Much has been said of the divisiveness permeating our Country today. Yes, it is there and it is unsettling. But there is something else I am noticing in the past few weeks: a desire for connection.
I am meeting more eyes as I walk through town. I want to smile at you and I feel like you want to smile at me too. We want to connect, even just for a moment. I feel this pull to share what is best in me … love.
I believe love reigns supreme. This belief is not born of religion or politics. No one told me so, no one taught me so, it is simply my truth. It doesn’t come with rules or exclusions, love is love. And when I move from a place of love I see it all around.
This does not blind me to hate. I see that too. Mostly when people try to control how other people love or decree who is entitled to love. This behavior wounds me, all of us. But instead of diminishing the love – it emboldens it. I see that all around; love standing strong. Do you see it too? Read more
While browsing through a quaint bookshop last week, drawing my hand across stacked paperbacks on a table, I touched down on Hadley Freeman’s Life Moves Pretty Fast: The Lessons We Learned From Eighties Movies (And Why We Don’t Learn Them Anymore). I picked it up for a perfunctory flip-through and knew instantly it would be coming home with me.
If you, like me, were a movie-loving teen in the eighties you were lucky! Many now classic films were released, many of them with teenagers as the lead characters. This is when my love affair with the cinema blossomed and I came to know the power of film to connect us, enlighten us and make us feel less alone in the World.
In Life Moves Pretty Fast, journalist Hadley Freeman uses interviews and commentary by writers, directors and actors along with her own personal insights to explore the lessons of these films. She discusses them with reverie, she is a BIG fan, but she also puts them in a social and cultural context that absolutely lit me up. Several times I had to slap the book down and say to myself: I never thought about it like that!
For example, the first chapter is about Dirty Dancing. I’ve seen this movie dozens of times and consider its main characters Baby (Jennifer Grey) and Johnny (Patrick Swayze) personal friends. But I never saw it as having a uniquely feminist point of view. Here Freeman quotes screenwriter Eleanor Bergstein:
“…I wanted to make a movie about what it is like, as a young woman, moving into the physical World, which means the sexual World,” says Bergstein. “So you get those shots of Jennifer looking up with her big eyes and then about a hundred shots of Patrick. I remember when we were in the editing suite and people were saying, ‘Why do you have all these shots of Patrick?’ I’d say, ‘It’s because that’s what she sees.’ The film is through the female gaze and most movies are not.” Read more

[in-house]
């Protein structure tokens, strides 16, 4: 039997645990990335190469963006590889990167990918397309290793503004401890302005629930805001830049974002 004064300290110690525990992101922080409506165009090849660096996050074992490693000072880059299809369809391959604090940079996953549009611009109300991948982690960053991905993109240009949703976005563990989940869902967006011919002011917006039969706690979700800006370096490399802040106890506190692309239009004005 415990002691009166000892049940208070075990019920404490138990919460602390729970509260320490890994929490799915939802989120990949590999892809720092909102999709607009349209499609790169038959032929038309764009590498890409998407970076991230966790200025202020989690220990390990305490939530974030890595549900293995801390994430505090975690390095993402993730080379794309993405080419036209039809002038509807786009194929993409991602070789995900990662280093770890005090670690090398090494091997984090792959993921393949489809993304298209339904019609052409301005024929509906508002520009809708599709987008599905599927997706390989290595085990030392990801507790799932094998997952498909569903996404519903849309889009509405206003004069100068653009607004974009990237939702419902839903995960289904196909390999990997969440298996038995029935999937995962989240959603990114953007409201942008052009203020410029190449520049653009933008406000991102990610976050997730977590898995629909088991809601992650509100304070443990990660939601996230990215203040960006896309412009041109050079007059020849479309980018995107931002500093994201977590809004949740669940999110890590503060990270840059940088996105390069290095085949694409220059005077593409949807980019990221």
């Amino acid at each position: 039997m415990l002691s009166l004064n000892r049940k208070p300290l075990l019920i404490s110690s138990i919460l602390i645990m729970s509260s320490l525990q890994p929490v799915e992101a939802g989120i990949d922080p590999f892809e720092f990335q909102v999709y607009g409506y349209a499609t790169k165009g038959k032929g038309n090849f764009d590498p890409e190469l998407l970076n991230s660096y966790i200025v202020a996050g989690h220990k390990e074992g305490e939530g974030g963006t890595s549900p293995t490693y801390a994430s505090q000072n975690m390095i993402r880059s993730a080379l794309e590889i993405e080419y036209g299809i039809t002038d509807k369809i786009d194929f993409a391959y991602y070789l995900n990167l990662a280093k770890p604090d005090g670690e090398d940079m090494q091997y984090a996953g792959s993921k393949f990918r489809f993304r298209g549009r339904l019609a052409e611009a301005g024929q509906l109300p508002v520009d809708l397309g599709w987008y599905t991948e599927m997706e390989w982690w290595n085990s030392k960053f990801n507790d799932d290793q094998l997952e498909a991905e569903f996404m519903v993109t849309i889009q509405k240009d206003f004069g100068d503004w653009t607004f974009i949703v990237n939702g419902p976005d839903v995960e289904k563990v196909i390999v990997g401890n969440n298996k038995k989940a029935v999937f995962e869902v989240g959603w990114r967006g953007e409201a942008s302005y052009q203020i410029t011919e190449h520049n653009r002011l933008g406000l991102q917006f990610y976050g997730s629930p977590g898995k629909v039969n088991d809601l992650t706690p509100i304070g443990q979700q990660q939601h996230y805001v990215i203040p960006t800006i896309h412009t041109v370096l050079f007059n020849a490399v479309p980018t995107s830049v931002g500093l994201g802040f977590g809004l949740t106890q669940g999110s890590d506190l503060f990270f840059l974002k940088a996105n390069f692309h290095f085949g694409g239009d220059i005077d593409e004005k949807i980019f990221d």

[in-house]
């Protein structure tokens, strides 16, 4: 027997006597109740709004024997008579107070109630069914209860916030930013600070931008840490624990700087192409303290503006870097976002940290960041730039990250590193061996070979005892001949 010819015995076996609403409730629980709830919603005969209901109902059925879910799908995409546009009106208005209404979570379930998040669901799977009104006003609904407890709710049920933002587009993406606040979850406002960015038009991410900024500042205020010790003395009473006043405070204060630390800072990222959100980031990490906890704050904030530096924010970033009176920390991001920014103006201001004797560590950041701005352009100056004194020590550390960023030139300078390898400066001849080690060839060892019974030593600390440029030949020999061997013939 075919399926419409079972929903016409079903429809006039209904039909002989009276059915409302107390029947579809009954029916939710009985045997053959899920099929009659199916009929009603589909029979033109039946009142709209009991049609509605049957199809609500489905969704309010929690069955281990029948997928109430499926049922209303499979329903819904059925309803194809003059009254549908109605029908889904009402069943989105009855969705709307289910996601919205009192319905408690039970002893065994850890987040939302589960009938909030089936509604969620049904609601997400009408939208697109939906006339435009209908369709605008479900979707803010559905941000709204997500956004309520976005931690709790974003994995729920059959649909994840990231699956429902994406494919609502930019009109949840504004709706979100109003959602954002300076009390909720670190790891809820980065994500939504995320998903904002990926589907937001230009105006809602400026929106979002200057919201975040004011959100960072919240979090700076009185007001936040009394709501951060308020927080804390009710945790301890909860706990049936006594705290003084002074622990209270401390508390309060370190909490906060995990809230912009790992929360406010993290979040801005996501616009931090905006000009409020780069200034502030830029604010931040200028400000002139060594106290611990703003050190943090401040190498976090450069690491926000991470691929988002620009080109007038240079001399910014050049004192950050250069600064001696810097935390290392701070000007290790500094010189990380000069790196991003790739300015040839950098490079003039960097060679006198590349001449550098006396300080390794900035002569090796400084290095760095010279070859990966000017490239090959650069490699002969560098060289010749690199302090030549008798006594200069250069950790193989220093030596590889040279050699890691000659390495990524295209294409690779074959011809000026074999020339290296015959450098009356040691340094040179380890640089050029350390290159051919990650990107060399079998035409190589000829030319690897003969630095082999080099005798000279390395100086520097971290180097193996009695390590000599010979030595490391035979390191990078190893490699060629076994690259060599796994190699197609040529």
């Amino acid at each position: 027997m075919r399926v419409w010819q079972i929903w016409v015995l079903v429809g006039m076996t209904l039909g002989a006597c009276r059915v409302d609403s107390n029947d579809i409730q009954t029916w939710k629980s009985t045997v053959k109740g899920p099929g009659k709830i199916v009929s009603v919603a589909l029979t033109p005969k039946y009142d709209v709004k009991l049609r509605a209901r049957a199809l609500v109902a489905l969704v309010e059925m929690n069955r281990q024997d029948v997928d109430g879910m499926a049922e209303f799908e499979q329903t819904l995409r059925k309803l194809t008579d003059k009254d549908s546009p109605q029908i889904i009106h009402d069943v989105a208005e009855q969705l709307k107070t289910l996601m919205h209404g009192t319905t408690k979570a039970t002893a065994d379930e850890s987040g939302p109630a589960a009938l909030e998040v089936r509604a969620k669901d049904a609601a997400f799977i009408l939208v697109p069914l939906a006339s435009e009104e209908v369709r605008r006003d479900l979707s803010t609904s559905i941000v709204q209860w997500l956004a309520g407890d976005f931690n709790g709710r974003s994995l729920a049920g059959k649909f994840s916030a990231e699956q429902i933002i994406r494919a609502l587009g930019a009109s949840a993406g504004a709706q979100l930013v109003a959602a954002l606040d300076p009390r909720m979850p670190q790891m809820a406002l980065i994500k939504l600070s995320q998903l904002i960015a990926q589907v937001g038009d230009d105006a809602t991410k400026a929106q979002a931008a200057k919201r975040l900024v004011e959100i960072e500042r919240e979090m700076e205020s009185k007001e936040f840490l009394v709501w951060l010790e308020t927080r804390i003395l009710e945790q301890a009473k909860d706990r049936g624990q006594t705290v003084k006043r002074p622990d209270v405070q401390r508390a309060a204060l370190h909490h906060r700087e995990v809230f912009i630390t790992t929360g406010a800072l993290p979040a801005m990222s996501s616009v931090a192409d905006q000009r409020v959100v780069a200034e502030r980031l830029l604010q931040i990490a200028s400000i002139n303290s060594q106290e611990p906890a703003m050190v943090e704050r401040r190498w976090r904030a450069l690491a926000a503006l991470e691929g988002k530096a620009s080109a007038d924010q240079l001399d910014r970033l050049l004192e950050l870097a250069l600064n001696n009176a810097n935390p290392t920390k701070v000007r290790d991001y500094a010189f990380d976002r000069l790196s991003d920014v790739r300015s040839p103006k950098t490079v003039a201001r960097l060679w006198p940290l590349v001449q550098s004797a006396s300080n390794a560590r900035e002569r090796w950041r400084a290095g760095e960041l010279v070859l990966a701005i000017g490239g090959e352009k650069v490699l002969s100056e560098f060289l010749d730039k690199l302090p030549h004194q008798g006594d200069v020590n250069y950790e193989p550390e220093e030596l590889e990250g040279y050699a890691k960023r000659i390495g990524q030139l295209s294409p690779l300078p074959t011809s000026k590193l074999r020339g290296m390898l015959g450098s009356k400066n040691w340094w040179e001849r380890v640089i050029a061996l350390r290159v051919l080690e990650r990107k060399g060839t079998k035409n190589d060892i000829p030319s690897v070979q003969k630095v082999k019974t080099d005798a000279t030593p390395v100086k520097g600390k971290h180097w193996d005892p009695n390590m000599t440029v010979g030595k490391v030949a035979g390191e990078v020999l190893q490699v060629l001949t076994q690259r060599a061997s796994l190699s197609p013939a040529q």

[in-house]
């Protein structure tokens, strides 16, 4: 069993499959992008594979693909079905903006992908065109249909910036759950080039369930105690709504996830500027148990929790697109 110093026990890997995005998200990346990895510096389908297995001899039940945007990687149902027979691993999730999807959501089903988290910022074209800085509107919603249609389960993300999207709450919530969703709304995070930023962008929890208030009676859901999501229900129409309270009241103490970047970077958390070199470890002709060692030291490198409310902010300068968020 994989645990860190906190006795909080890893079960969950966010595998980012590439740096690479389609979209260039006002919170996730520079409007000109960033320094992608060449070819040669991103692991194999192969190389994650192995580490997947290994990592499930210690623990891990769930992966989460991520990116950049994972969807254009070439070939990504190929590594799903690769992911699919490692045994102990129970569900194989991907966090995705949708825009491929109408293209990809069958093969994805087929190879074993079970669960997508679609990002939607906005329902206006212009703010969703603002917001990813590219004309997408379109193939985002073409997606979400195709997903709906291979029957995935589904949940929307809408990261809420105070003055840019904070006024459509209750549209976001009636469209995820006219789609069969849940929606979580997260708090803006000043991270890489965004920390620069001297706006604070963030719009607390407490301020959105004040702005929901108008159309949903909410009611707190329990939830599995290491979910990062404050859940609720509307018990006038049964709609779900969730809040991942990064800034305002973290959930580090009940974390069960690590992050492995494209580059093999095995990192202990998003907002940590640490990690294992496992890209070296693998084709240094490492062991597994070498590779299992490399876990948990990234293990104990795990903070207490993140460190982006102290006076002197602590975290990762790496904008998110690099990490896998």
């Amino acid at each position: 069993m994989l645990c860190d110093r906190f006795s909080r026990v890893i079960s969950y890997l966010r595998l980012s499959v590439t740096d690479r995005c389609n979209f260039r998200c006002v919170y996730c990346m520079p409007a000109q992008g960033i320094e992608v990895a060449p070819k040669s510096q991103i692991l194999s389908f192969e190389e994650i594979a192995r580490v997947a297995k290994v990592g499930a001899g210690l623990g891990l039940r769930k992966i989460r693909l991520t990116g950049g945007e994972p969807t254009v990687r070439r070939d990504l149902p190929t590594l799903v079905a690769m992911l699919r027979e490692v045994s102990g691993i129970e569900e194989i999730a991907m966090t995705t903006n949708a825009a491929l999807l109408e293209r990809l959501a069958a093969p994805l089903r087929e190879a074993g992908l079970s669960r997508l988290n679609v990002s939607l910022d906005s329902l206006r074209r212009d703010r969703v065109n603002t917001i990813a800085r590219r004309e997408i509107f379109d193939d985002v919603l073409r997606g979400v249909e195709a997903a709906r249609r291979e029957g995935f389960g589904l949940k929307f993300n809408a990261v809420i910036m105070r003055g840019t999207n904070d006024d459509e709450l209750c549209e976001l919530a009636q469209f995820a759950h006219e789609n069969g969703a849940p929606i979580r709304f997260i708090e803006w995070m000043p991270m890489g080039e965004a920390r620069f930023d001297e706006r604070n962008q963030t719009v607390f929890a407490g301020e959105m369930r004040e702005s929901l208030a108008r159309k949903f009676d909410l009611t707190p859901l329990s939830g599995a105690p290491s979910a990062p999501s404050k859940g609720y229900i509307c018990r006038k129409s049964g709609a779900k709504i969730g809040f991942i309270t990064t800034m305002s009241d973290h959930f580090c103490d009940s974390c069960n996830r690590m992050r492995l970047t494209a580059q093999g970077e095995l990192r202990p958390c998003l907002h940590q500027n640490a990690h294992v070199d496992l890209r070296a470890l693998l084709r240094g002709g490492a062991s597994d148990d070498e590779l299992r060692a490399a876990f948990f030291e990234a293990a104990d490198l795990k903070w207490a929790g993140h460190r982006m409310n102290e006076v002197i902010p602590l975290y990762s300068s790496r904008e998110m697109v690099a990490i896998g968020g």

In my recent workshop, we used a variety of artistic mediums to explore creative “assignments” — writing, drawing, photography, etc. This was born of the notion that trying something different can reveal a new layer of our creativity, a new aspect of our being.
For a couple of the assignments, I found myself writing in third person. This is unusual for a writer of personal essays, which are very much first person: Me, I, My.
Telling someone else’s tale was exciting. I did not know where it was going or how it would end. While I won’t deny that I saw myself in the stories, they were not about me. Liberated from being factual, my imagination took the helm.
Our first prompt was about “roots” and this short parable arrived. It came, not from my intellect but from that magical place of knowing that exists in all of us and speaks when we are open and willing.
I share it with you because I like the message it delivered, quite unexpectedly. I share it so that it may spark you to listen to that place of knowing within yourself, even for a moment, and see what comes.
She drew up the fabric of her skirt to take in the view her bare feet. There they were, planted in the squish of damp soil. Blades of grass peeked between her toes, tickling her, but she was not bothered.
She’d been wandering for a long time, afraid to land anywhere long enough to get stuck in the droll or, worse, committed for eternity to something that should have been a passing fancy. Read more
I always cry at curtain calls. I just can’t seem to keep my eyes dry when the performers bow and the audience applauds. It is such a beautiful display of mutual gratitude. The performers put their hearts out for you to see, they make an offering of their talent and hope that it will be well received. The audience is inspired, moved, elated by their offering. In the end the audience claps as if to say “thank you, we received your gift and appreciate it” and the actors bow as if to say “thank you for being here and hearing what we had to say.” It is the perfect exchange of … well, of love. Read more